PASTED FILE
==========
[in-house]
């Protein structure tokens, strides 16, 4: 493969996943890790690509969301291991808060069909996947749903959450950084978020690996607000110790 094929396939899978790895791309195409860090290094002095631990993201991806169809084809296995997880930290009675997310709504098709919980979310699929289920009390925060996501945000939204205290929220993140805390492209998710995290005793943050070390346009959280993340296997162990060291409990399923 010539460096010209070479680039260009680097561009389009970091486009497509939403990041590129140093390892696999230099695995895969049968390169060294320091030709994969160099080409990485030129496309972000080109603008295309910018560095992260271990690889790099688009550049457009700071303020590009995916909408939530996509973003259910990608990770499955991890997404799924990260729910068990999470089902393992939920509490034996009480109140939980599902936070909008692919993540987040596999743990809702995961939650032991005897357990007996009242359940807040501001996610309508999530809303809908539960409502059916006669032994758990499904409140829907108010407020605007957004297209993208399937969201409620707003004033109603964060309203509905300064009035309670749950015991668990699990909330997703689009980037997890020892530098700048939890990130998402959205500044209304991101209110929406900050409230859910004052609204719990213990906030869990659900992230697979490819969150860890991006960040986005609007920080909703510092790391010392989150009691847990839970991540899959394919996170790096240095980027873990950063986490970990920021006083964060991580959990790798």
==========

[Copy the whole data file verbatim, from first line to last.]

[in-house]
């Protein structure tokens, strides 16, 4: 493969996943890790690509969301291991808060069909996947749903959450950084978020690996607000110790 094929396939899978790895791309195409860090290094002095631990993201991806169809084809296995997880930290009675997310709504098709919980979310699929289920009390925060996501945000939204205290929220993140805390492209998710995290005793943050070390346009959280993340296997162990060291409990399923 010539460096010209070479680039260009680097561009389009970091486009497509939403990041590129140093390892696999230099695995895969049968390169060294320091030709994969160099080409990485030129496309972000080109603008295309910018560095992260271990690889790099688009550049457009700071303020590009995916909408939530996509973003259910990608990770499955991890997404799924990260729910068990999470089902393992939920509490034996009480109140939980599902936070909008692919993540987040596999743990809702995961939650032991005897357990007996009242359940807040501001996610309508999530809303809908539960409502059916006669032994758990499904409140829907108010407020605007957004297209993208399937969201409620707003004033109603964060309203509905300064009035309670749950015991668990699990909330997703689009980037997890020892530098700048939890990130998402959205500044209304991101209110929406900050409230859910004052609204719990213990906030869990659900992230697979490819969150860890991006960040986005609007920080909703510092790391010392989150009691847990839970991540899959394919996170790096240095980027873990950063986490970990920021006083964060991580959990790798």